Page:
Comment Re:No; "powerful explosions" belongs to literature (Score 1) 269

With regard to the sociological note. It's a half truth. H.G. Wells wrote about something similar to atomic bombs in a 1914 novel (The World Set Free) when there was no understanding of how an atomic bomb would actually work. In fact, there are newspaper articles from the 30's reporting about the wondrous possibilities of nuclear energy. Strangely enough, Leo Szilard, the man who hypothesized the chain reaction as the real basis of a nuclear weapon, read that book a year before his discovery. This was 1933. Mainstream acceptance of the possibility of a bomb was not until after the first fission was actually achieved: 1938. The bomb project began in 1940. Around this time, Niels Bohr (that Niels Bohr) estimated that building a bomb was a practical impossibility as it would require the industrialized output of most of a nation to get sufficient amounts of enriched uranium. He concluded it could be done but only in far future (much like an antimatter bomb). When he joined the project and saw the shear amount of resources the American's were devoting to the project and the advances being made, he changed his mind.

For instance, after spending roughly the cost of the LHC on the first uranium separation facilities at Oak Ridge, (fun fact: a significant portion of the USA's silver coinage reserve was melted into calutron's for magnetic separation) the facility, which consumed about 15% of United State's electrical output, was producing about a pound of U-235 a day, enough for a bomb every 6 months.

The LHC or ALPHA is like a mass spectrometer. It's a scientific tool. Technically, you can also use a mass spectrometer to enrich the uranium to make an atomic bomb, but it would take about a million years to make enough. See the similarities?

It is a bit disingenuous for CERN to say "we" can't make antimatter bombs. If "we" means CERN then it's absolutely true, but to comment in an overall sense of "we" would be yet another foolish misunderstanding of the abilities of an industrialized nation to accomplish something when incredibly dedicated to it.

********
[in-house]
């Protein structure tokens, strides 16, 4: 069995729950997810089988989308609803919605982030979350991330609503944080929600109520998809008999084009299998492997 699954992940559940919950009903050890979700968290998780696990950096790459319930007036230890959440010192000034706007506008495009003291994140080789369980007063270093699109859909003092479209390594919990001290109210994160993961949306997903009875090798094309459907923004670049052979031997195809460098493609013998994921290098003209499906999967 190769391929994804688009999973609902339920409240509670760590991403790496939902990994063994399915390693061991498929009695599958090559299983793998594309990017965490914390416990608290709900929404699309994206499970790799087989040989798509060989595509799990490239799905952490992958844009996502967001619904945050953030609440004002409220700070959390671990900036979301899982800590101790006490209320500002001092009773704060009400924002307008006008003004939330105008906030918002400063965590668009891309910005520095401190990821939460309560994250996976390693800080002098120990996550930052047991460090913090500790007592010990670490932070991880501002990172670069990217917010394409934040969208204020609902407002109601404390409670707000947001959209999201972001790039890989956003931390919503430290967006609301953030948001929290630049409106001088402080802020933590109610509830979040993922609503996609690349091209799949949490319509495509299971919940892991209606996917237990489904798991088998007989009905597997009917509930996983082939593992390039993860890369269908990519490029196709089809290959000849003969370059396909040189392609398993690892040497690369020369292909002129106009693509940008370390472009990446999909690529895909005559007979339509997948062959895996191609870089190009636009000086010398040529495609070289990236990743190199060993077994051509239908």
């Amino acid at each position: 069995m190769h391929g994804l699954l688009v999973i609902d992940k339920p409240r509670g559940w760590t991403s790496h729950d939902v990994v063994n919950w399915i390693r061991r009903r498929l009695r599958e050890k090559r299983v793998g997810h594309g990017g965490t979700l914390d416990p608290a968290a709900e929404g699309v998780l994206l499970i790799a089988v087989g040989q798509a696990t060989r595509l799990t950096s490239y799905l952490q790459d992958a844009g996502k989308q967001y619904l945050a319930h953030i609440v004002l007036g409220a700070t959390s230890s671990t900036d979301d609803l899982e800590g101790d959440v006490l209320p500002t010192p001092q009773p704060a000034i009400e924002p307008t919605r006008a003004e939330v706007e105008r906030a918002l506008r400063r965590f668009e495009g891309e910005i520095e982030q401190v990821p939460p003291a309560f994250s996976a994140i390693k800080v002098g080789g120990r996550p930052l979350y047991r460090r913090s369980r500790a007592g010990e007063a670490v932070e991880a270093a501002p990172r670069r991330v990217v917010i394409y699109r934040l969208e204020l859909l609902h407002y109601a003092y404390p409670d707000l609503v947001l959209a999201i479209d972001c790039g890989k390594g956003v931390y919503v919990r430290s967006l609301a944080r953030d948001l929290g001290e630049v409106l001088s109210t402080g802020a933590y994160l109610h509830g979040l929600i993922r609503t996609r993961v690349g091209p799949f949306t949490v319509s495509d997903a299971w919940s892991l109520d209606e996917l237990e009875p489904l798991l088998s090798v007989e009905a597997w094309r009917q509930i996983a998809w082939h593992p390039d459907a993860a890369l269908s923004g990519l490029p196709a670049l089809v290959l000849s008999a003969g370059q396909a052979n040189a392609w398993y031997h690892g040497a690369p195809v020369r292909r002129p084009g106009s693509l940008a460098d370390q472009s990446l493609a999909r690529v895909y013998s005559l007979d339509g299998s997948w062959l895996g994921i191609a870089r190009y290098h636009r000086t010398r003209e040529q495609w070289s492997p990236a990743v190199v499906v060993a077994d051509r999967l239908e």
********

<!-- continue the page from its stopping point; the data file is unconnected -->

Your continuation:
The real reason we won't see anti-matter bombs is in CERN's quote though. A hydrogen bomb is plenty "good enough".

Comment Re:19 miles isn't "space" (Score 2, Insightful) 243

To be fair, atmospheric pressure at 19 miles is just a little under 1% of what is at sea level and about equivalent to the atmosphere of Mars.

But we've seen these kinds of cheap high altitude balloons cover by Slashdot for about a year now and every time it happens, it seems to be picked up as a "new" event.

The thing that is really annoying though is that they all are doing the same thing without any improvement. Next time I have to read this story, please say someone floated a model rocket with an M engine up to 20 miles and got it the golden suborbital height.

Comment Re:I smell a turd... (Score 1) 71

The motion control tech behind Kinect was acquired when Microsoft purchased an Israeli company a few years ago. The tech (an IR grid is projected and an IR camera examines and analyzes for deformations of that grid to calculate position) has hardly changed since then. There were demos of this back in 2007 I believe where you could shoot virtual hoops. All this time has been Microsoft developing software, because, to be honest, it took awhile to figure out what you could do with this thing.

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Technological progress has merely provided us with more efficient means for going backwards. -- Aldous Huxley